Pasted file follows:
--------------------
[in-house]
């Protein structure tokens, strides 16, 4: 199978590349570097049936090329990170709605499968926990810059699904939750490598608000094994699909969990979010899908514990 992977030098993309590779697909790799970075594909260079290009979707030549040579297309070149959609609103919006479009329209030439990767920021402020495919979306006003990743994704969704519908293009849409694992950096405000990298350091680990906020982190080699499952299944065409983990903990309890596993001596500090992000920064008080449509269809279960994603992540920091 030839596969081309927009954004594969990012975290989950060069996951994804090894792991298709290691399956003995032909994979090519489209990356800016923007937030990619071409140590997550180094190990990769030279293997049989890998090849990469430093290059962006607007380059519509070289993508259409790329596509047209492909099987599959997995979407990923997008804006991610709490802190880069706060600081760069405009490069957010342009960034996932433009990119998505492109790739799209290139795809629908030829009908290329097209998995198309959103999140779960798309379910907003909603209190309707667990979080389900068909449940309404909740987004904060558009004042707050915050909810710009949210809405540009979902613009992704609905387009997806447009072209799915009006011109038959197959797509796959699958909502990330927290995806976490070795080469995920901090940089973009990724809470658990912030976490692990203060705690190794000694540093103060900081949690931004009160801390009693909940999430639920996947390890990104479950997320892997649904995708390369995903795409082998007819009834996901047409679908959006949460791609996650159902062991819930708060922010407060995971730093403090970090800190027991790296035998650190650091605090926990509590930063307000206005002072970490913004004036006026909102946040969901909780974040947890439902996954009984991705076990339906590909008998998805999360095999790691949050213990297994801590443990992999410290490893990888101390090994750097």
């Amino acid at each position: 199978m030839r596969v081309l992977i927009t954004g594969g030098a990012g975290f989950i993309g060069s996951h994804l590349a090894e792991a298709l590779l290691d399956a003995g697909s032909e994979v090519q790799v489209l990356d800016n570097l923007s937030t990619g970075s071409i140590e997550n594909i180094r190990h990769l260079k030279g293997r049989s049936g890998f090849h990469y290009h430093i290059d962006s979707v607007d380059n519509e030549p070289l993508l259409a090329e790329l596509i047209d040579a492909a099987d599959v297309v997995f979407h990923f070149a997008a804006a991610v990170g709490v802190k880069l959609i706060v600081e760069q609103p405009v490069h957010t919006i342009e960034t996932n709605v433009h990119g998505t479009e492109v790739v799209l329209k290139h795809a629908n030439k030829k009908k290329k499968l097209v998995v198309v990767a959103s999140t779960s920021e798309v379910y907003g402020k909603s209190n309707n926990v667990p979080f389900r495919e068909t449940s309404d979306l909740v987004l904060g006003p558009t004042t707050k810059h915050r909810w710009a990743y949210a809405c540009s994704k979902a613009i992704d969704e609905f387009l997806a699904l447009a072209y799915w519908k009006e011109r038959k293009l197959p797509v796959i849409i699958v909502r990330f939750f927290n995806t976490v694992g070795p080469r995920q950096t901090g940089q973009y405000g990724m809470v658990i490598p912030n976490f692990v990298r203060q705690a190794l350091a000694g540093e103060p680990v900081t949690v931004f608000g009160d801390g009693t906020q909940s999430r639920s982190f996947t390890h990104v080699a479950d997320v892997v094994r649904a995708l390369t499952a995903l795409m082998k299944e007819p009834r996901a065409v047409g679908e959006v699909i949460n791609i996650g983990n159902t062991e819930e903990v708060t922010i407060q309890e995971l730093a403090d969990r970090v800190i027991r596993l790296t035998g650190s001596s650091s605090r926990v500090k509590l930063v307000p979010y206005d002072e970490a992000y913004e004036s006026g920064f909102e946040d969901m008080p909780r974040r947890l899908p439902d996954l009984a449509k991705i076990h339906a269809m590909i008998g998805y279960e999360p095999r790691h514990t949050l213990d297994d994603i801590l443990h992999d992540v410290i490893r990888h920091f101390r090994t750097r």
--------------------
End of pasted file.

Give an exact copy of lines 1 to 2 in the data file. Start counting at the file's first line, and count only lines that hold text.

[in-house]
């Protein structure tokens, strides 16, 4: 199978590349570097049936090329990170709605499968926990810059699904939750490598608000094994699909969990979010899908514990 992977030098993309590779697909790799970075594909260079290009979707030549040579297309070149959609609103919006479009329209030439990767920021402020495919979306006003990743994704969704519908293009849409694992950096405000990298350091680990906020982190080699499952299944065409983990903990309890596993001596500090992000920064008080449509269809279960994603992540920091 030839596969081309927009954004594969990012975290989950060069996951994804090894792991298709290691399956003995032909994979090519489209990356800016923007937030990619071409140590997550180094190990990769030279293997049989890998090849990469430093290059962006607007380059519509070289993508259409790329596509047209492909099987599959997995979407990923997008804006991610709490802190880069706060600081760069405009490069957010342009960034996932433009990119998505492109790739799209290139795809629908030829009908290329097209998995198309959103999140779960798309379910907003909603209190309707667990979080389900068909449940309404909740987004904060558009004042707050915050909810710009949210809405540009979902613009992704609905387009997806447009072209799915009006011109038959197959797509796959699958909502990330927290995806976490070795080469995920901090940089973009990724809470658990912030976490692990203060705690190794000694540093103060900081949690931004009160801390009693909940999430639920996947390890990104479950997320892997649904995708390369995903795409082998007819009834996901047409679908959006949460791609996650159902062991819930708060922010407060995971730093403090970090800190027991790296035998650190650091605090926990509590930063307000206005002072970490913004004036006026909102946040969901909780974040947890439902996954009984991705076990339906590909008998998805999360095999790691949050213990297994801590443990992999410290490893990888101390090994750097």